Mark Bunting Photography | Getting Started - #6 - Showing Your Sensitive Side

Getting Started - #6 - Showing Your Sensitive Side

June 08, 2016  •  Leave a Comment

 

London by Night - Looking towards St Paul's Cathedral from the South Bank, London

(Canon PowerShot S120

26 mm (in 35 mm full frame equivalent) / 1/20th / f1.8 / ISO 1600

with good use of a wall to lean against!)

 

 

Getting Started - # 6 - Showing Your Sensitive Side

 

We've looked at shutter speed (anything less than 1/100th of a second and be warned that you might get blurring).

 

And that's just for family pics.  In sports you will need to use shutter speeds of 1/1000th and above!

 

We've looked at aperture - the pupil of your camera lens.  

 

Large f number - say f 32 - means small hole (small pupil) - which stops a lot of light get into your camera - good for bright conditions.  

 

Small f number - say f 2.8 - means large hole (large pupil) - which lets lots of light get into your camera - good for poorly lit conditions.

 

So now we'll look at the third dancing partner - Sensor Sensitivity - which together with shutter speed and aperture makes the picture happen in the camera.

 

Camera sensors are to digital cameras what film was to film cameras.

 

Film came in different 'speeds'.  Kodachrome 64 being Kodak's world famous colour slide film - with a speed of 64.  I used Kodak Tri-X, a black & white film, which had the - then - electrifying speed of 400!

 

Camera sensors work in a similar way.  A sensor is just an electronic device - with lots of electronic cells on it - which are sensitive to light.  The more sensitive to light, the better the sensor can cope with poor lighting conditions.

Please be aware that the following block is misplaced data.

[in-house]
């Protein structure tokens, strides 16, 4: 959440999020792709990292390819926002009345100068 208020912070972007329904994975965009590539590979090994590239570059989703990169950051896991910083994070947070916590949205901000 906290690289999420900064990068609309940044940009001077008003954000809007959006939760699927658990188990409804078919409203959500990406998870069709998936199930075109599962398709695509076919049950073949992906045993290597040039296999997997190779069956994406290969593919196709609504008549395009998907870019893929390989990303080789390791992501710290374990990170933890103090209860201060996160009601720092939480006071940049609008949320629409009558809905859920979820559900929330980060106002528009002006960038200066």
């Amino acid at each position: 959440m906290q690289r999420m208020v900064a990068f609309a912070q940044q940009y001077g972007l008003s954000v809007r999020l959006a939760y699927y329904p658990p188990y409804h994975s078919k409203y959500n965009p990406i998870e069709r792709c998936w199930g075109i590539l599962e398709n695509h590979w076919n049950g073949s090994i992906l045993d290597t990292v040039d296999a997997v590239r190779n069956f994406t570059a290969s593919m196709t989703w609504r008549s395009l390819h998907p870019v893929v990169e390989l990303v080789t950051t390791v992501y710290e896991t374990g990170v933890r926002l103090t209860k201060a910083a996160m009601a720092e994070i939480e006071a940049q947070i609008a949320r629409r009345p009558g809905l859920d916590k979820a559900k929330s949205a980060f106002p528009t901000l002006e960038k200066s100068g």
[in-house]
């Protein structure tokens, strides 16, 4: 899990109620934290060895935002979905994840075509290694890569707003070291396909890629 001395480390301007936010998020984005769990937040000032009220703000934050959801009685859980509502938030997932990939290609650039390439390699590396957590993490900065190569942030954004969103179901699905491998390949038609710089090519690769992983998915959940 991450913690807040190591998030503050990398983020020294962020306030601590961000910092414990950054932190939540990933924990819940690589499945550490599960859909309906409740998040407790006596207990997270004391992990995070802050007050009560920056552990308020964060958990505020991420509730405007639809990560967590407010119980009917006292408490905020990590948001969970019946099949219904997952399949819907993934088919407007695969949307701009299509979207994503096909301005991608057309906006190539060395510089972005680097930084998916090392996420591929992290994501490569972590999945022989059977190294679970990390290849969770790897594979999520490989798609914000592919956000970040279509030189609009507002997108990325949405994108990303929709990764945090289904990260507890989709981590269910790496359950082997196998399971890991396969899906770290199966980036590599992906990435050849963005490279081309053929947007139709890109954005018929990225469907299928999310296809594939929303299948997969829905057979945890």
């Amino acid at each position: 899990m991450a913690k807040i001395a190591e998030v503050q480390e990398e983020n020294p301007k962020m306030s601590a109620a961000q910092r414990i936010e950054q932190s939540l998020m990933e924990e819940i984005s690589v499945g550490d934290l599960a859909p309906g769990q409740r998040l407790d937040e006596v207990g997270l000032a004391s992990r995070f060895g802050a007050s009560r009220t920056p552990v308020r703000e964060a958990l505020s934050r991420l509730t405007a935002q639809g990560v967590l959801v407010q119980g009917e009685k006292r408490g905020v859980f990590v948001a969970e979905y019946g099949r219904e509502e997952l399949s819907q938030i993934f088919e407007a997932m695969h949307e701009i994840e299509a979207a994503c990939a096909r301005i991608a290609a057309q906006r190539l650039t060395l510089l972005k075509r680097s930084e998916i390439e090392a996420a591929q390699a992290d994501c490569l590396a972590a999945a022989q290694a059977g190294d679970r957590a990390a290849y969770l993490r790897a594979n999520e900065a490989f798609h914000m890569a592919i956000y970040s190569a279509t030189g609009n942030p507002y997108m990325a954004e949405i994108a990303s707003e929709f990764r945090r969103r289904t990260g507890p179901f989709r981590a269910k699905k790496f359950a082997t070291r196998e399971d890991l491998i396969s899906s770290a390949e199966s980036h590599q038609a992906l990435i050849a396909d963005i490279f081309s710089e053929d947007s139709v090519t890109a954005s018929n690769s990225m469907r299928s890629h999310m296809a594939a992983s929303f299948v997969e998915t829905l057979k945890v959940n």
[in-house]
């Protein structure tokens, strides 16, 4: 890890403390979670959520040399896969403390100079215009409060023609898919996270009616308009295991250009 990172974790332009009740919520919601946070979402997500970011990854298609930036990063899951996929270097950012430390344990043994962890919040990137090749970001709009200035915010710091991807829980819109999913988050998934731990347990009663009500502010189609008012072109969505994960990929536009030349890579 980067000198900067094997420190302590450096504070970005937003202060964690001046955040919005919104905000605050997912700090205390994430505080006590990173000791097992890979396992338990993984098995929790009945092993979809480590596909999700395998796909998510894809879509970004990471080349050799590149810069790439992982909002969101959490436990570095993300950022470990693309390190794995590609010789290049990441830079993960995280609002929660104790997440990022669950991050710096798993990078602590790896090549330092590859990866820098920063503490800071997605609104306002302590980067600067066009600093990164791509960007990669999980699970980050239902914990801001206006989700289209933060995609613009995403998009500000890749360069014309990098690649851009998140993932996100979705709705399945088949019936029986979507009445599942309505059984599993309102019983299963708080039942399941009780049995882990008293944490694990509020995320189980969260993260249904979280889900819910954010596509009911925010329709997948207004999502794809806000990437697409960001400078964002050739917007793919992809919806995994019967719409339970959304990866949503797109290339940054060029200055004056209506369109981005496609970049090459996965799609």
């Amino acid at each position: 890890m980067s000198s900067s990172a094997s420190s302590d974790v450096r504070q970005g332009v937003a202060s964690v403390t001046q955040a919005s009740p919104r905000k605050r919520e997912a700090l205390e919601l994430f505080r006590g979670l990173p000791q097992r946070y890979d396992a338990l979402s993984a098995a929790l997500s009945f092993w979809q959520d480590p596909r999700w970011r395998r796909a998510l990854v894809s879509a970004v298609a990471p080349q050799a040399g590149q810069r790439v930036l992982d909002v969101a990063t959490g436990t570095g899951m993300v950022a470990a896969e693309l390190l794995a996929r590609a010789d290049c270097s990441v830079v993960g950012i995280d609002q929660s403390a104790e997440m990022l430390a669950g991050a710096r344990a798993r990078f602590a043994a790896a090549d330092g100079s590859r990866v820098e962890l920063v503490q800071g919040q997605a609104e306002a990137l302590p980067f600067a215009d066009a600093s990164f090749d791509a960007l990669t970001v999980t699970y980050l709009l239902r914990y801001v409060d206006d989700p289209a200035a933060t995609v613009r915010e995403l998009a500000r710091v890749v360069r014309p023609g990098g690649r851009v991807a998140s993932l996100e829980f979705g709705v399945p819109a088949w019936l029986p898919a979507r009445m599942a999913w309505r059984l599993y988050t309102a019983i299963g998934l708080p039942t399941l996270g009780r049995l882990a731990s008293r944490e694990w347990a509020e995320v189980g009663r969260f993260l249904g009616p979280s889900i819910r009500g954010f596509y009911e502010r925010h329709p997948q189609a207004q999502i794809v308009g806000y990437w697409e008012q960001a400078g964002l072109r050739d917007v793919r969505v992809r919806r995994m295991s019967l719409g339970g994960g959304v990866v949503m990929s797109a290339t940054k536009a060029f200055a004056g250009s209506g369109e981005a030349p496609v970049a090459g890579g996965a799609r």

And sensors have a key advantage over film - and that is you can vary the sensitivity of the sensor at the flick of a switch!

 

Pretty much all digital camera sensors start their sensitivity at 100.  So already we are ahead of Kodachrome 64.

 

And many camera sensors allow you to then set their sensitivity to a maximum of 3200, 6400, 12800 or even higher.

 

Speeds that were unthinkable in the days of film.

 

But this great speed comes at a price.

 

The higher you set the sensor's sensitivity - say 3200 - the more likely you are to get 'noise' on the image.  That is specks will start to appear all over your image, and you will start to lose detail in the picture.

 

But don't panic, a picture taken at speeds of 800 or 1600 or 3200 - depending on the camera - is more than likely to be good enough for looking at on the back of your phone or on social media.

 

And, as you might imagine, more expensive cameras are better at keeping the noise - these specks - to a minimum - so top of the range Digital SLRs can take pictures at simply astonishing sensor settings.

 

But such fantastic performance costs money.  So the rest of us live with more affordable models and accept more noise in our photographs.

 

Much of the time the noise is invisible - or you certainly have to look very closely to see it.  And for pictures taken at low sensor speeds of say 100 or 200 or 400 the noise is virtually invisible.

 

At the 'Getting Started' stage - that's all you need to know.  You will soon judge for yourself at what level you regard your pictures as being too noisey.  But for typical sensor speeds of 100 to around 800 - you will need to look very closely to see any noise at all.

 

(Insight - I take a lot of photos in concert / theatre conditions.  So it's very low light and the subjects - the actors or singers - move at surprising speed.  So I need a camera which has a very sensitive sensor so I can keep the shutter speed quite high (certainly above 1/100th of a second to have a reasonable chance of avoiding blur).  My first decent camera was a Fuji Bridge Camera - an excellent learning tool - and as I progressed I reckoned the noise in the snaps from the Fuji were acceptable up to a speed of 800 to 1600.  I then, after a few years, moved on to an APS-C / DX sensor sized Nikon DSLR - the D7000 - and with the D7000 I could take pictures at a sensor setting of 1600 to 3200 which were acceptable - certainly for online use.  Then, after a few more years, I moved onto a full frame sized sensor, on the Nikon D750 - and with my D750 I can use sensor speeds of 6400 to 10,000 and still get acceptable results.  Of course, my Fuji Bridge Camera was much smaller, much lighter & much less expensive than my Nikon D750!)   

 

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